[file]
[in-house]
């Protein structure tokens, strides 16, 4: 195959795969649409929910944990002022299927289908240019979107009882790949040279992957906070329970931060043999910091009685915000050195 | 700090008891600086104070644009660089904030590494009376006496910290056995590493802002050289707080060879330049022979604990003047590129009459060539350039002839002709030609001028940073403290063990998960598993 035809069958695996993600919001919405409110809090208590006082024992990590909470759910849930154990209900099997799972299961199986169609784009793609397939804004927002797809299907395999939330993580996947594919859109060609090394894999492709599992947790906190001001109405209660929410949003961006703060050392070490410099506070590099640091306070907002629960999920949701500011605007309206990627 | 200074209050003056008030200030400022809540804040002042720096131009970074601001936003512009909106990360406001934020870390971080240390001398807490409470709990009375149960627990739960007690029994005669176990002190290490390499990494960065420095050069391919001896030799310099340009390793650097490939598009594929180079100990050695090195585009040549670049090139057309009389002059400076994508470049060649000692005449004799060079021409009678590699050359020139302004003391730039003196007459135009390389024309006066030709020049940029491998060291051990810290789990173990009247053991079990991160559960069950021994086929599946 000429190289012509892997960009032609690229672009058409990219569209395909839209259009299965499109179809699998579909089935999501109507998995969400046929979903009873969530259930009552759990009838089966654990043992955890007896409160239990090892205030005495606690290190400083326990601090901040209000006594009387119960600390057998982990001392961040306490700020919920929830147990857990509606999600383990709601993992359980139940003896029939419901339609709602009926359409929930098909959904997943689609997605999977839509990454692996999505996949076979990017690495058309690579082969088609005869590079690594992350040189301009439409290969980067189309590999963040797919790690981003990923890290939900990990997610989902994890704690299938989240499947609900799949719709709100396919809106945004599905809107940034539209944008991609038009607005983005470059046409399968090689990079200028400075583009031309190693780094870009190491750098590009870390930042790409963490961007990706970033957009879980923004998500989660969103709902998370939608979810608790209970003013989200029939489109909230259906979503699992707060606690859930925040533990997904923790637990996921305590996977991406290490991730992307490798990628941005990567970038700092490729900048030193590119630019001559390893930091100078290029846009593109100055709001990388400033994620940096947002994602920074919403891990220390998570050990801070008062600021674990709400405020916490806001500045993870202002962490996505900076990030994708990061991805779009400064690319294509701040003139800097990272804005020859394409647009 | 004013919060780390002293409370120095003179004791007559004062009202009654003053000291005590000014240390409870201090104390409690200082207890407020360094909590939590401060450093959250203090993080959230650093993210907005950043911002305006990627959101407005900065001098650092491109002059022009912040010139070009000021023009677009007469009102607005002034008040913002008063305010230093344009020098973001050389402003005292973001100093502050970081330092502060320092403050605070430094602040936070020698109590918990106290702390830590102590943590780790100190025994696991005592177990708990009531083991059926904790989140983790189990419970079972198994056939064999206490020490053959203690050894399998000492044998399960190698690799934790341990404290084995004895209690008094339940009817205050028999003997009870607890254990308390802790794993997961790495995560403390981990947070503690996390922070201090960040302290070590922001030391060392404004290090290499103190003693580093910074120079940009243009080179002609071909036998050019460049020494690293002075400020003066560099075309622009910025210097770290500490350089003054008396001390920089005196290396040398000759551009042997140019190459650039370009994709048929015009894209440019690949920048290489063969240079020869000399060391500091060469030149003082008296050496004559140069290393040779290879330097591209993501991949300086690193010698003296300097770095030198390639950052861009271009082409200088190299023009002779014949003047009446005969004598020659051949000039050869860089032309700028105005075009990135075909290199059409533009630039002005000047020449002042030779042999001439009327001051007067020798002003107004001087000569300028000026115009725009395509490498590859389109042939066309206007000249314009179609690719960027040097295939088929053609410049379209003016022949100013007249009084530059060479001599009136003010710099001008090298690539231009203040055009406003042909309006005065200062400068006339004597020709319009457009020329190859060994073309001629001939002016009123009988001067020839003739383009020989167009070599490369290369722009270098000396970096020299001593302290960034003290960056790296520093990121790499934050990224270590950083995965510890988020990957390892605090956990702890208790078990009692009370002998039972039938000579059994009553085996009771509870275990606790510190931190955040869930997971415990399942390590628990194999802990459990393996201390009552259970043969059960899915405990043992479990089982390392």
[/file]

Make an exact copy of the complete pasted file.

[in-house]
């Protein structure tokens, strides 16, 4: 195959795969649409929910944990002022299927289908240019979107009882790949040279992957906070329970931060043999910091009685915000050195 | 700090008891600086104070644009660089904030590494009376006496910290056995590493802002050289707080060879330049022979604990003047590129009459060539350039002839002709030609001028940073403290063990998960598993 035809069958695996993600919001919405409110809090208590006082024992990590909470759910849930154990209900099997799972299961199986169609784009793609397939804004927002797809299907395999939330993580996947594919859109060609090394894999492709599992947790906190001001109405209660929410949003961006703060050392070490410099506070590099640091306070907002629960999920949701500011605007309206990627 | 200074209050003056008030200030400022809540804040002042720096131009970074601001936003512009909106990360406001934020870390971080240390001398807490409470709990009375149960627990739960007690029994005669176990002190290490390499990494960065420095050069391919001896030799310099340009390793650097490939598009594929180079100990050695090195585009040549670049090139057309009389002059400076994508470049060649000692005449004799060079021409009678590699050359020139302004003391730039003196007459135009390389024309006066030709020049940029491998060291051990810290789990173990009247053991079990991160559960069950021994086929599946 000429190289012509892997960009032609690229672009058409990219569209395909839209259009299965499109179809699998579909089935999501109507998995969400046929979903009873969530259930009552759990009838089966654990043992955890007896409160239990090892205030005495606690290190400083326990601090901040209000006594009387119960600390057998982990001392961040306490700020919920929830147990857990509606999600383990709601993992359980139940003896029939419901339609709602009926359409929930098909959904997943689609997605999977839509990454692996999505996949076979990017690495058309690579082969088609005869590079690594992350040189301009439409290969980067189309590999963040797919790690981003990923890290939900990990997610989902994890704690299938989240499947609900799949719709709100396919809106945004599905809107940034539209944008991609038009607005983005470059046409399968090689990079200028400075583009031309190693780094870009190491750098590009870390930042790409963490961007990706970033957009879980923004998500989660969103709902998370939608979810608790209970003013989200029939489109909230259906979503699992707060606690859930925040533990997904923790637990996921305590996977991406290490991730992307490798990628941005990567970038700092490729900048030193590119630019001559390893930091100078290029846009593109100055709001990388400033994620940096947002994602920074919403891990220390998570050990801070008062600021674990709400405020916490806001500045993870202002962490996505900076990030994708990061991805779009400064690319294509701040003139800097990272804005020859394409647009 | 004013919060780390002293409370120095003179004791007559004062009202009654003053000291005590000014240390409870201090104390409690200082207890407020360094909590939590401060450093959250203090993080959230650093993210907005950043911002305006990627959101407005900065001098650092491109002059022009912040010139070009000021023009677009007469009102607005002034008040913002008063305010230093344009020098973001050389402003005292973001100093502050970081330092502060320092403050605070430094602040936070020698109590918990106290702390830590102590943590780790100190025994696991005592177990708990009531083991059926904790989140983790189990419970079972198994056939064999206490020490053959203690050894399998000492044998399960190698690799934790341990404290084995004895209690008094339940009817205050028999003997009870607890254990308390802790794993997961790495995560403390981990947070503690996390922070201090960040302290070590922001030391060392404004290090290499103190003693580093910074120079940009243009080179002609071909036998050019460049020494690293002075400020003066560099075309622009910025210097770290500490350089003054008396001390920089005196290396040398000759551009042997140019190459650039370009994709048929015009894209440019690949920048290489063969240079020869000399060391500091060469030149003082008296050496004559140069290393040779290879330097591209993501991949300086690193010698003296300097770095030198390639950052861009271009082409200088190299023009002779014949003047009446005969004598020659051949000039050869860089032309700028105005075009990135075909290199059409533009630039002005000047020449002042030779042999001439009327001051007067020798002003107004001087000569300028000026115009725009395509490498590859389109042939066309206007000249314009179609690719960027040097295939088929053609410049379209003016022949100013007249009084530059060479001599009136003010710099001008090298690539231009203040055009406003042909309006005065200062400068006339004597020709319009457009020329190859060994073309001629001939002016009123009988001067020839003739383009020989167009070599490369290369722009270098000396970096020299001593302290960034003290960056790296520093990121790499934050990224270590950083995965510890988020990957390892605090956990702890208790078990009692009370002998039972039938000579059994009553085996009771509870275990606790510190931190955040869930997971415990399942390590628990194999802990459990393996201390009552259970043969059960899915405990043992479990089982390392």